It is difficult to find a document in the paper trail that helps a dealership with its compliance story more than the menu. When a menu is properly executed, it affirms the agreement in the sales department, clearly sets out that the products selected in F&I are optional, fully discloses the payment walk, and closes the F&I sale — in two pages, one process.
Unfortunately, either through kinkiness or naivety, an improperly completed menu, usually a paper one with Sharpie assistance, can document a litany of declared deceptive practices. These can include payment packing or confirming the packed payment from sales, stuffing products, and trading rate for product.
"Through the years of evolving menus and menu presentations, a few best practices have evolved as industry standard. Industry standard is a coveted standard to apply to a process when I provide litigation support for a dealer. It tells the judge or the regulator that the dealer has adopted a business practice that is considered by his or her peers as the preferred practice."
California and Minnesota require a pre-contract disclosure on retail deals that is the closest statutory requirement we have for anything resembling a menu. The pre-contract disclosure does not disclose the APR and is only required on retail financing, leaving leasing, outside lien deals, and cash deals without a requirement to provide the disclosure.
The pre-contract disclosure does require the base and final payment, the products selected, and prices for each product. One of our clients successfully petitioned Minnesota to accept the “accept/declination” page from its menu process as a substitute for the pre-contract disclosure.
In the other 48 states, there is not a statutory requirement for a menu. Most retailers have adapted the use of a menu as a best practice, both as a sales tool and a compliance tool.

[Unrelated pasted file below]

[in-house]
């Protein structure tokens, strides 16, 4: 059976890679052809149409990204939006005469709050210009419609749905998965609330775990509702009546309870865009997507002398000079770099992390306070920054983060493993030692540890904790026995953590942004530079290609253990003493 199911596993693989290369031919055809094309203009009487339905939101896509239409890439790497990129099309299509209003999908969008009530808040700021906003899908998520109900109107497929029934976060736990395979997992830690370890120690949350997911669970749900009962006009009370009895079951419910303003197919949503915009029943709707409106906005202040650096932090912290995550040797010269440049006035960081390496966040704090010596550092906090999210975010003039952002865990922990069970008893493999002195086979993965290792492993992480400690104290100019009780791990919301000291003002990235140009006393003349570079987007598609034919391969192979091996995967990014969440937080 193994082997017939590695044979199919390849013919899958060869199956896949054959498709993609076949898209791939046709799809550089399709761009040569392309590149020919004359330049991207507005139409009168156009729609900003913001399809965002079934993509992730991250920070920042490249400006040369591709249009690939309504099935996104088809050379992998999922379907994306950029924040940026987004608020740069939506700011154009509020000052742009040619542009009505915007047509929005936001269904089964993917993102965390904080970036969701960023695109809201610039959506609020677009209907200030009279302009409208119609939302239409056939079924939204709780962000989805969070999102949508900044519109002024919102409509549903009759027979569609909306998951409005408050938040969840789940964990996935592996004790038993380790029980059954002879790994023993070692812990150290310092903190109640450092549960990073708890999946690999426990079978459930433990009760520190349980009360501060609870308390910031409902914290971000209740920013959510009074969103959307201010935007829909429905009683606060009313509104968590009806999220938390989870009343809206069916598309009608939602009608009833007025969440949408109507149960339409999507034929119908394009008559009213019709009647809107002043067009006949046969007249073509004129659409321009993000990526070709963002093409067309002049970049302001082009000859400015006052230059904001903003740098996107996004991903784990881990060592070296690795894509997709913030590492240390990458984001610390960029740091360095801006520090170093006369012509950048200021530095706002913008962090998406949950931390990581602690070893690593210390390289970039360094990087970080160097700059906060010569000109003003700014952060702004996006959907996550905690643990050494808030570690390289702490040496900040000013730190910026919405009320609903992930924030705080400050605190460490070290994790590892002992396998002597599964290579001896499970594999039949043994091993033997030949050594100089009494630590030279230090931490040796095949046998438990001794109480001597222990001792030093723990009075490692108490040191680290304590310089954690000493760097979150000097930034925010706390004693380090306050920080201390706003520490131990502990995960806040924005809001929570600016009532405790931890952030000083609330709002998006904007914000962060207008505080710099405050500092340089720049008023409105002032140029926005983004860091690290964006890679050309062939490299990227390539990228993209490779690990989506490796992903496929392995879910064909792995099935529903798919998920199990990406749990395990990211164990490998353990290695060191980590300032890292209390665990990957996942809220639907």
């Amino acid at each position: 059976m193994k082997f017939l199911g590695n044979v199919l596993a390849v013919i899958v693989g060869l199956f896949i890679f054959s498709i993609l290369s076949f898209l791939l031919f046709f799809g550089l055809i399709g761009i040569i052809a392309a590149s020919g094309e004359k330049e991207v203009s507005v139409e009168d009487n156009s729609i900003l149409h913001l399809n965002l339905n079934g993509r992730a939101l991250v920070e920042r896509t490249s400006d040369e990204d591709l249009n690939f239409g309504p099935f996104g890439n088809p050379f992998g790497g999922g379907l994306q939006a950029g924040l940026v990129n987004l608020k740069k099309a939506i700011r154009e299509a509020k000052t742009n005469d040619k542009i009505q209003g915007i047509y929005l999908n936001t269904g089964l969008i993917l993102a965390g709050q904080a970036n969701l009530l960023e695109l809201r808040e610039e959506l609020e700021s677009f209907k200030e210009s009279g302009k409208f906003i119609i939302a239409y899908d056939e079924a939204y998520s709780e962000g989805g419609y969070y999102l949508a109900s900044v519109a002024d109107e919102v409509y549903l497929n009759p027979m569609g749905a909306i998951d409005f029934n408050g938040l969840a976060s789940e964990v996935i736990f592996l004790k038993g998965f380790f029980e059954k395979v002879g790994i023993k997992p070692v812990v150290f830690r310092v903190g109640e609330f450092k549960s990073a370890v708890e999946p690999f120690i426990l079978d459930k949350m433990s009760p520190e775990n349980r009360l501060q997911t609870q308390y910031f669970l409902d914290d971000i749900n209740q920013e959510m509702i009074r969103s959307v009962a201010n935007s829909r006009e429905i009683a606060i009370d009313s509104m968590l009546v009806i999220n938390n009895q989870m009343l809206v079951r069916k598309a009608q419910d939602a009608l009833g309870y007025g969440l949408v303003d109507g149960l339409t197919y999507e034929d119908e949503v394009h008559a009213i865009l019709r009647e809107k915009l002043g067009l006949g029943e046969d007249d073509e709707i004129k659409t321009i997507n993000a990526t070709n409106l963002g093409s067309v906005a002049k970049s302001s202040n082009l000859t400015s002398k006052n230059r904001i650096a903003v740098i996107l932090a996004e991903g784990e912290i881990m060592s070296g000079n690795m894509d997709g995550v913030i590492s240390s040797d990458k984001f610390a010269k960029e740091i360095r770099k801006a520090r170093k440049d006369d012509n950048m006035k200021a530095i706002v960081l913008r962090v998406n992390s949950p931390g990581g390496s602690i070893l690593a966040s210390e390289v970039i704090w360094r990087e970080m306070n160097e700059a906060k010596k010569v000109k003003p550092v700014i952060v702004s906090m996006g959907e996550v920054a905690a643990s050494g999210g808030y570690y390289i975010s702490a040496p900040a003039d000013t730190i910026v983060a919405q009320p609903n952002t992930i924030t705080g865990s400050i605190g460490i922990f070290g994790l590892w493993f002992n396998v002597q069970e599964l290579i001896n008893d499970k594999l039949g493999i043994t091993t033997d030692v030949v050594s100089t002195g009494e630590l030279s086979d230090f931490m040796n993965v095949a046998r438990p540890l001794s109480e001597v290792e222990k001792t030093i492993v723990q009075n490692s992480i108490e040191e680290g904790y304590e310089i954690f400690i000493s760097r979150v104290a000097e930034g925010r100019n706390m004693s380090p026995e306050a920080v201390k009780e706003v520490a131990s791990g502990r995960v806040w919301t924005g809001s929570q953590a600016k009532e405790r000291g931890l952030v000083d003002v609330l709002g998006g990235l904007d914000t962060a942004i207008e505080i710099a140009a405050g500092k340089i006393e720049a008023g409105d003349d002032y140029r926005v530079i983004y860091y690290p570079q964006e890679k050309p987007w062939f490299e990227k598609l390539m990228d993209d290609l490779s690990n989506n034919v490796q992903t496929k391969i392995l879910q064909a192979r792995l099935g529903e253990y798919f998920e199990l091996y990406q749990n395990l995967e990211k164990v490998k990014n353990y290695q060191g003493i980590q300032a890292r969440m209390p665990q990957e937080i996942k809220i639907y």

Through the years of evolving menus and menu presentations, a few best practices have evolved as industry standard. Industry standard is a coveted standard to apply to a process when I provide litigation support for a dealer. It tells the judge or the regulator that the dealer has adopted a business practice that is considered by his or her peers as the preferred practice.
If I had to testify tomorrow, here is my list of industry standards as it applies to menus:
- The preferred process is a two-step process. The sale is closed, and the F&I product’s features and benefits are completed on the first page, or presentation page.
- The second page is the accept/decline page, which should consist of two columns. One column lists the products the customer accepted, while the second lists the products declined.
- The base payment on the presentation page is initialed by the customer. This affirms that the customer knew what he or she could take delivery of the vehicle for with approved credit, making every product purchased optional.
- The products selected on the accept/decline page each have a price. Those prices should match all the other documents in the paper trail.
- The base and final payments are on the accept/decline page, confirming the payment walk.
- Disclosures made regarding products being optional, can be purchased separately, not required to obtain financing, and does not affect the interest rate.
An edealership uses an electronic menu in the F&I process to document customer decisions and sell products. But just like edesking software, the kinks can still manipulate an emenu, either through the setup or other nefarious methods.
For example, one emenu provider uses a kiosk-type setup to share the menu story. In one of my visits, I discovered that an F&I manager (who I documented in the file review process as a bad apple) had a sticky note on the screen of his kiosk. The note said, “Call your wife,” and had an illegible signature.
Turns out the guy wasn’t married. Turns out the sticky note was strategically placed on the screen where the base payment disclosure sits. Turns out he was spinning a lot of deals without properly disclosing the base payment. Kinks will be kinks.
Another risk to be wary of is the menu setup. Some systems permit a user an unlimited number of days to first payment — a feature a kink can use to pack the base payment.
Other systems will allow a user to pick and choose which accept/decline page to print, sometimes suppressing the product price, the base payment, or the final payment terms. Turn those options off so a user does not accidently print the wrong version.
Even with these potential risks, using an emenu is a superior approach to using a paper menu with a Sharpie. Good luck and good selling.
Gil Van Over is the executive director of Automotive Compliance Education (ACE) and the founder and president of gvo3 & Associates. Email him at [email protected]